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Over the past several months, I have been watching and commiserating with a good friend of mine who is currently looking for a job in the auto industry. He has moved around a bit in the last couple of years and of the early-50s vintage. Let’s face it, he isn’t the new face on the block, but he has a career full of solid experience and a desire to go to work. He has been experiencing an alarming trend recently, the hiring process is far longer and more complicated than he has ever been exposed to. What usually took a week, is now stretching out to four or more weeks before decisions are made. This led me to think about the hiring practices of the wholesale distribution clients I serve. Are the new hiring processes we subject candidates to driving them to other opportunities?
Although my friend is focused on the retail auto industry, his story is telling of a hiring process that appears to have gone unchecked by cooler heads. To illustrate this point, let me describe his latest encounter with HR red tape. A few weeks ago, he introduced himself to the sales manager at a local dealership. After a very productive discussion, the sales manager invited him to come back the next day to meet the general manager and a couple of the other sales people. Everything was going great and all indications were that they would be extending an offer. During these interviews, the general manager and others warned him that the hiring process took a long time and it may take a few weeks for final approval. If it was up to the general manager, he would be out on the sales floor next week. After filling out several lengthy forms, submitting to a background check and going through a drug screen, he was sent an email from HR welcoming him to the company and anticipating a start date the following week once the background check was received. Now three weeks later and still no start date in sight, my friend and the local staff are frustrated with this limbo status. Every interaction with the HR department is met with, “We are just waiting for this to come back. It should only be another day or two.” My friend has moved on to other opportunities, but he really wished this one would have come through.
In a 2015 study, the hiring site Glassdoor.com concluded that the hiring process had almost doubled since 2010. Going from an average of 13 days to 23 days, I can only imagine where this daily average is now. I understand the legal system has forced business owners to protect themselves from less than savory employees and their pit bull attorneys. No offense to the legitimate legal community, or pit bulls for that matter, but I am getting tired of small business getting bogged down by the fear of lawsuits. Since when did human resources move from offense to defense? I always viewed this department as the fillers of the employee pipeline. Weren’t they supposed to be out there competing against others in the market for the best candidates? While our salespeople are out pushing a service based value proposition to our customers, I sincerely believed that this HR department was supposed to be driving a candidate focused value proposition to a pool of potential employees. What happened to that?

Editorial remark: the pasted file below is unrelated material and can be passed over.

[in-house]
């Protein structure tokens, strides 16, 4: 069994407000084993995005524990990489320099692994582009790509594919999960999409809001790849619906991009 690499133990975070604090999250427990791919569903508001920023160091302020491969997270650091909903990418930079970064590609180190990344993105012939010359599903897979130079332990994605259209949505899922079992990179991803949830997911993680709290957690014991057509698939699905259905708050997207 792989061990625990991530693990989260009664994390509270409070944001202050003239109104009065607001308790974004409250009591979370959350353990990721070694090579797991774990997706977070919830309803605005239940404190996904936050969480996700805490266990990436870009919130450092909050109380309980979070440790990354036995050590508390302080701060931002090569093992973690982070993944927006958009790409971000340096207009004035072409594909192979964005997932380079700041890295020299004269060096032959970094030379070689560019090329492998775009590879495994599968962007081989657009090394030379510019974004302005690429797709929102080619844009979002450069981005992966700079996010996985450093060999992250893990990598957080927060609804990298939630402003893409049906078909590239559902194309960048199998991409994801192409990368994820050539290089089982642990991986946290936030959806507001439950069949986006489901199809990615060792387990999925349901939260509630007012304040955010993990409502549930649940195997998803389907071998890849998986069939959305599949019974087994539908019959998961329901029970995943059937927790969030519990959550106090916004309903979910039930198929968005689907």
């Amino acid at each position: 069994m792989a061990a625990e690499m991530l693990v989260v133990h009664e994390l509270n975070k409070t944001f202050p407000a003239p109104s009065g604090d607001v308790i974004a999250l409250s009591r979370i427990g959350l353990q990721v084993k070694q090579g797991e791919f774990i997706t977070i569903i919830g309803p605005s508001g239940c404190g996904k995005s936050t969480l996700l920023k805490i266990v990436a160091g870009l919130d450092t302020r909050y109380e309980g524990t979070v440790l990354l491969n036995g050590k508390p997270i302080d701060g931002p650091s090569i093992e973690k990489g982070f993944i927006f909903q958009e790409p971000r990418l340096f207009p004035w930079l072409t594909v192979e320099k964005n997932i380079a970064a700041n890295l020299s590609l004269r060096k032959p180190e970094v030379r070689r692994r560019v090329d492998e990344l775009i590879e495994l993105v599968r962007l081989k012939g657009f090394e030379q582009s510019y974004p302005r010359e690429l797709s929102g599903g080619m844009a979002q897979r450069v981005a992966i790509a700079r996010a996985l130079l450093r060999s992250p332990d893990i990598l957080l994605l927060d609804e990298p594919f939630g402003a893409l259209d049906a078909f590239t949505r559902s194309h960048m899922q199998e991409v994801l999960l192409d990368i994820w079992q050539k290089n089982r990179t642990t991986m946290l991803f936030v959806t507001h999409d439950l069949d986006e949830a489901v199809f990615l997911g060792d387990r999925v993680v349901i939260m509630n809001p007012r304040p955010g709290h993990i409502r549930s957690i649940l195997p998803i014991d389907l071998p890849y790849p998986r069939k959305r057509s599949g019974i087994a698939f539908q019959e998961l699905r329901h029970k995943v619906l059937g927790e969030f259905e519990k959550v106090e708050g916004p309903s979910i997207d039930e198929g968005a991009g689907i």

As some of you know, I teach branch management workshops in a few vertical markets. During the course, we discuss hiring and recruiting practices. Over the last few years, I have been noticing a brewing frustration with the slow nature of corporate hiring practices. Small entities, less than five locations, tend to be able to bring candidates through the process in relatively short order. Once companies become a bit larger, a shift in process seems to occur. There is less trust in having the vetting process carried out by the local manager. Apparently, someone in a corporate office, who has never worked in the branch warehouse, is somehow more qualified to pass judgement on candidat’s qualifications. Perhaps you can hear my bias, but I echo the comments of my students. A barrier has been placed in front of them and it needs to be removed.
In one of my recent classes, a participant shared an experience he had a few years back. He was going through the hiring process of a larger organization and the experience dragged on for several weeks. After two months, he received a call from the company asking him to start the following Monday. He politely told them that he had already started with another company, but the resentment was cemented in his head. And, he wasn’t afraid to share his story. This is where employers need to be really careful. Like it or not, social media has given everyone a platform to voice their frustrations. Do you really want a disgruntled candidate to talk about your ridiculously complicated hiring process?
Be respectful to candidates in the hiring process. If you are not going to hire someone for whatever reason, quickly cut them loose. Too many candidates hold out hope through a long, non-communicative hiring cycle only to miss out on other opportunities. Not only does it show a lack of respect, but it may also signal a lack of organization in your company. Don’t let this perception bleed over to the customer relationships you have worked so hard to cultivate.
I am sure that I have ruffled the feathers of several human resources professionals. I simply ask you to do some self-examination. As a good friend, and retired business advisor, used to tell me, “So many great business opportunities have been killed when we let the attorneys get involved.” In these highly competitive times, we need to be sure that we are not letting an over protective department kill the candidate pipeline. Ask yourself one simple question: “Would you be willing to go through the same hiring process that you are subjecting candidates to?” If not, perhaps it is time to cut the red tape.
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